Virus Diseases of Petunia

May 7, 2002 - 09:59

Thirteen viruses can threaten your petunia crop if you don’t take measures to prevent them from attacking. Here’s how to identify if one of them has snuck its way into your greenhouse.

Petunia x hybridia Hort.
is one of many members of the family Solanaceae grown primarily as an
ornamental plant, and the most economically important ornamental member of this
family due to its horticultural value. It is a popular bedding plant —
the third most valuable after geranium and impatiens — but is becoming
more popular as a colorful addition to container gardens, hanging baskets and
window boxes. Most petunia varieties propagate by seed, but new species of
vegetatively propagated single petunias, such as ‘Supertunia’ and
‘Wave’ petunia have been introduced as garden ornamentals. Besides
the traditional single petunia, the less-popular double petunia plants provide
some of the most impressive flowers of all bedding plants. As vegetative propagation becomes more popular and the industry moves further away from seed-based propagation, the likelihood of viruses and virus-induced diseases in these crops becomes more of an issue.

The purpose of this article is to bring the reader up to speed on the subject of petunia viruses and the diseases they cause in this popular ornamental crop.

 

The Viruses

At my most recent count, there were approximately 130 plant
viruses reported to infect petunias — too many to be covered in this
article. They range from alfalfa mosaic virus to wineberry latent virus. Of
these 130 viruses, there are a baker’s dozen that play a significant role
in causing economically important losses in petunia. They are: alfalfa mosaic
virus (AMV); arabis mosaic virus (ArMV); chrysanthemum stunt virus B (CVB);
cucumber mosaic virus (CMV); impatiens necrotic spot virus (INSV); and select
members of the potyvirus group, which includes tobacco etch virus (TEV),
tobacco mosaic virus (TMV), tobacco ringspot virus (TRSV), tobacco streak virus
(TSV), tomato aspermy virus (TAV), tomato mosaic virus (ToMV), tomato ringspot
virus (ToRSV) and tomato spotted wilt virus (TSWV). These viruses cover a wide
variety of virus families and vary greatly in their degree of disease-causing
capability. Within this group of 13, there are six viruses that cause disease
in petunias more frequently than any of the others. I will cover these in
detail.

TMV. The virus most
often detected in petunias in the United States is TMV. TMV is one of the most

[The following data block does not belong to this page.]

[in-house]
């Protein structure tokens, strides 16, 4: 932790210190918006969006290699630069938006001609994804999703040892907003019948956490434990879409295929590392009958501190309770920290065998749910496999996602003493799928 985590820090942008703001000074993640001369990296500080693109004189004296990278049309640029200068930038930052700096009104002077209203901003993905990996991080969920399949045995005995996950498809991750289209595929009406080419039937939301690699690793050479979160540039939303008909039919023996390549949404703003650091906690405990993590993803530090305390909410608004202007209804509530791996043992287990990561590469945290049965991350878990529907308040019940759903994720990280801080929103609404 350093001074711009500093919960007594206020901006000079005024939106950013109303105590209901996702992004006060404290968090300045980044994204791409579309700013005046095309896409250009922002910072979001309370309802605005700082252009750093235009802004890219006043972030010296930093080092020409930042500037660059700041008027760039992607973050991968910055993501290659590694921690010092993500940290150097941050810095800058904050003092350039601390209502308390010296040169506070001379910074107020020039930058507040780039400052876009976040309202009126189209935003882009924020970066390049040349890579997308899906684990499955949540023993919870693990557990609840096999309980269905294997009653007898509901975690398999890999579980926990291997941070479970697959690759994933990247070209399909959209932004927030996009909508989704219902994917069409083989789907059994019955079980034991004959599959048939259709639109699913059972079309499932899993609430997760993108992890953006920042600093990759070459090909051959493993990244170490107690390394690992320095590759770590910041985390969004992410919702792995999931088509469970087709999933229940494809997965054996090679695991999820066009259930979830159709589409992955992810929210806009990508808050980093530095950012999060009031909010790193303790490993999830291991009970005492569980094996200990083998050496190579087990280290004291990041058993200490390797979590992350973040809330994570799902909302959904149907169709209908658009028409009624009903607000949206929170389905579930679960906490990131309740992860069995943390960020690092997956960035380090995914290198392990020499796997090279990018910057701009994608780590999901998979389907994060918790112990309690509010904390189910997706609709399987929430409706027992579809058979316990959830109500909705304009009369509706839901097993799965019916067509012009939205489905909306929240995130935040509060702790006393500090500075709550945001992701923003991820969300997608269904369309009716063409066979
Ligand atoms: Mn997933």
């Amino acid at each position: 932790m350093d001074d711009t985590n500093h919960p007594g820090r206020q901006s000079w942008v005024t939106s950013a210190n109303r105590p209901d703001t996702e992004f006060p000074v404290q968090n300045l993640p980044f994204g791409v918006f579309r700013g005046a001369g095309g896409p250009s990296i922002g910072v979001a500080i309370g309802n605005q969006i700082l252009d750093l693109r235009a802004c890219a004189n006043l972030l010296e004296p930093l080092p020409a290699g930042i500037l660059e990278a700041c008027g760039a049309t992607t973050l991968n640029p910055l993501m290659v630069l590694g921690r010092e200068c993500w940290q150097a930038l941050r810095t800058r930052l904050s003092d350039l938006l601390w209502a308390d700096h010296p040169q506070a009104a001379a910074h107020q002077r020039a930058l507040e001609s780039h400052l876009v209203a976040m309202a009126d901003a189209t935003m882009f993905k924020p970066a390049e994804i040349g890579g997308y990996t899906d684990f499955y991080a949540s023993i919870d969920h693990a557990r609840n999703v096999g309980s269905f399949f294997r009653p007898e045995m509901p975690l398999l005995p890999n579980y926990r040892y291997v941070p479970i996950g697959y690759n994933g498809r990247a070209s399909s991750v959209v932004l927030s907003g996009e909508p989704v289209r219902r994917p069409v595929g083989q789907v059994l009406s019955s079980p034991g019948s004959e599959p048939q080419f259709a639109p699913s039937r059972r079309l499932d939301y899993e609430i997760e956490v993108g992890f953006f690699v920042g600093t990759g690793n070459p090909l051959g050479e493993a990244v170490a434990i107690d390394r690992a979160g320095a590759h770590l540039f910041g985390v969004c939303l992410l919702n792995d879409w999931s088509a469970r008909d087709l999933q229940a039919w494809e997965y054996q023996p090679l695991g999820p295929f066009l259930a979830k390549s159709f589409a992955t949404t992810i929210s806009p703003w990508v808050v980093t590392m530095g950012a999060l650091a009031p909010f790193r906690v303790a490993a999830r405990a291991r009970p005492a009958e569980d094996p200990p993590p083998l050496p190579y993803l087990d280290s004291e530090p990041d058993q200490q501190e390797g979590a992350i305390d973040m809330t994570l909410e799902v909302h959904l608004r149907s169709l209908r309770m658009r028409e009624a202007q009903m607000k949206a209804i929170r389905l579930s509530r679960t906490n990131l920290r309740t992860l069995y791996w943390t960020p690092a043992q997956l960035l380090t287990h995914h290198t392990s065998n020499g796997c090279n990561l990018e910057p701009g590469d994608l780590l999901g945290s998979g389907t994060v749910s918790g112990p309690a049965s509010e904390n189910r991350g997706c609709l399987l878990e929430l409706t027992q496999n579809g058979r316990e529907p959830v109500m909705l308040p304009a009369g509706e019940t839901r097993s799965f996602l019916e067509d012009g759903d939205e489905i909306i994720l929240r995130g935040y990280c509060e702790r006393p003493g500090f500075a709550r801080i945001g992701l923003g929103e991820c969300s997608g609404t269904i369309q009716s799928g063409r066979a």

common and most destructive plant viruses in the world. Its host range is very
broad, and it infects many species within the plant family Solanaceae, of which
petunia, tomato, tobacco and peppers are some of the most important. TMV is
transmitted from plant to plant primarily by mechanical means, e.g. pruning,
handling of plants and plant-to-plant contact. One TMV-infected petunia in a
greenhouse can be the source of infection for the entire crop, and it would
only take a matter of a few days for the entire crop to become infected. In my
opinion, this is the worst virus to deal with in a petunia crop.

Symptoms associated with TMV infection are few and somewhat
nondescript. The primary symptom is mosaic. TMV-associated mosaic can range
from severe to mild, depending on the petunia variety and the strain of TMV.
TMV can also cause deformation and stunting of the leaves. Severe deformation
may result in the leaves becoming “rat-tailed.” Rat-tailed leaves
are narrow and spindly. In some cases, TMV-infected plants can have flowers
that express color breaking. Color breaking of flowers is a common symptom
associated with virus infection and can vary in severity. Any one or all of
these symptoms can be seen on plants infected with TMV.

INSV and TSWV. INSV and TSWV are closely related viruses that
have the potential to cause widespread damage in petunias. Like TMV, the host
range of these two viruses is very broad and includes many commonly grown
bedding and potted plants. Unlike TMV, INSV and TSWV are not as easily
transmitted from plant to plant by mechanical means. These two viruses move
from plant to plant with the help of thrips, primarily Western Flower Thrips.
Thrips are very efficient vectors of INSV and TSWV, and under conditions of
high thrips populations, one infected plant can serve as an infection source
for the entire greenhouse.

Symptoms associated with INSV and TSWV in a petunia can
vary, depending on the petunia variety and at what stage of plant development
the initial infection took place. One of the most common symptoms is necrotic
ringspots and/or necrotic flecking of the leaves. However, ringspots and
necrotic flecking cannot always guarantee the presence of INSV and TSWV since
other petunia viruses may manifest symptoms in the same way.

ToRSV and TRSV. Like
INSV and TSWV, tomato ringspot virus and tobacco ringspot virus are closely
related and cause the infected plant to express similar symptoms. One of the
most common symptoms is ringspots. ToRSV and TRSV can also cause severe leaf
deformation and necrosis. If plants are infected at an early stage of
development, the end result may be death of the entire plant. Without the aid